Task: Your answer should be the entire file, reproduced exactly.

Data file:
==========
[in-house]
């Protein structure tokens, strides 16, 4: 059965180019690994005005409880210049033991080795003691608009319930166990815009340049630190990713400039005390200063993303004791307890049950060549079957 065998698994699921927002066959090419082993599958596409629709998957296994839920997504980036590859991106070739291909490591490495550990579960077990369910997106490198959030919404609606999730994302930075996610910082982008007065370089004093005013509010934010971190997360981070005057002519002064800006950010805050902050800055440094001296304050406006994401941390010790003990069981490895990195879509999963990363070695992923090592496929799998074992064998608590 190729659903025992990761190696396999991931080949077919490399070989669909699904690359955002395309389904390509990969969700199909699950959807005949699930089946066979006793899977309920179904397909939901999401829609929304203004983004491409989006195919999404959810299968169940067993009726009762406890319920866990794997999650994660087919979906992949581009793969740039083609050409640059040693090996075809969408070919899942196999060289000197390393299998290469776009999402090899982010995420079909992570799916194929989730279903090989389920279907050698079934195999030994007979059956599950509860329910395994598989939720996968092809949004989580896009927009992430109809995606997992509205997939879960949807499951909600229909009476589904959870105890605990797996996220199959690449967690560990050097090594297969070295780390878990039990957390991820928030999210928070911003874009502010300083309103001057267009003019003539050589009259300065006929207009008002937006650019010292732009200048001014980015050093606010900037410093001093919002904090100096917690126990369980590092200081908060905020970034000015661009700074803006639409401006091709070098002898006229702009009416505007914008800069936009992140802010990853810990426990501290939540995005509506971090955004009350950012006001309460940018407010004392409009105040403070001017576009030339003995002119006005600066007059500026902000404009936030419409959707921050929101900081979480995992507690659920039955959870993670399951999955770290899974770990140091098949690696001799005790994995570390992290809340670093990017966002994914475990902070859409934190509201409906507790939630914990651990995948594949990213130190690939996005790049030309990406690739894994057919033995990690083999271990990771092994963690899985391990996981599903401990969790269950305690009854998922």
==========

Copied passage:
[in-house]
């Protein structure tokens, strides 16, 4: 059965180019690994005005409880210049033991080795003691608009319930166990815009340049630190990713400039005390200063993303004791307890049950060549079957 065998698994699921927002066959090419082993599958596409629709998957296994839920997504980036590859991106070739291909490591490495550990579960077990369910997106490198959030919404609606999730994302930075996610910082982008007065370089004093005013509010934010971190997360981070005057002519002064800006950010805050902050800055440094001296304050406006994401941390010790003990069981490895990195879509999963990363070695992923090592496929799998074992064998608590 190729659903025992990761190696396999991931080949077919490399070989669909699904690359955002395309389904390509990969969700199909699950959807005949699930089946066979006793899977309920179904397909939901999401829609929304203004983004491409989006195919999404959810299968169940067993009726009762406890319920866990794997999650994660087919979906992949581009793969740039083609050409640059040693090996075809969408070919899942196999060289000197390393299998290469776009999402090899982010995420079909992570799916194929989730279903090989389920279907050698079934195999030994007979059956599950509860329910395994598989939720996968092809949004989580896009927009992430109809995606997992509205997939879960949807499951909600229909009476589904959870105890605990797996996220199959690449967690560990050097090594297969070295780390878990039990957390991820928030999210928070911003874009502010300083309103001057267009003019003539050589009259300065006929207009008002937006650019010292732009200048001014980015050093606010900037410093001093919002904090100096917690126990369980590092200081908060905020970034000015661009700074803006639409401006091709070098002898006229702009009416505007914008800069936009992140802010990853810990426990501290939540995005509506971090955004009350950012006001309460940018407010004392409009105040403070001017576009030339003995002119006005600066007059500026902000404009936030419409959707921050929101900081979480995992507690659920039955959870993670399951999955770290899974770990140091098949690696001799005790994995570390992290809340670093990017966002994914475990902070859409934190509201409906507790939630914990651990995948594949990213130190690939996005790049030309990406690739894994057919033995990690083999271990990771092994963690899985391990996981599903401990969790269950305690009854998922």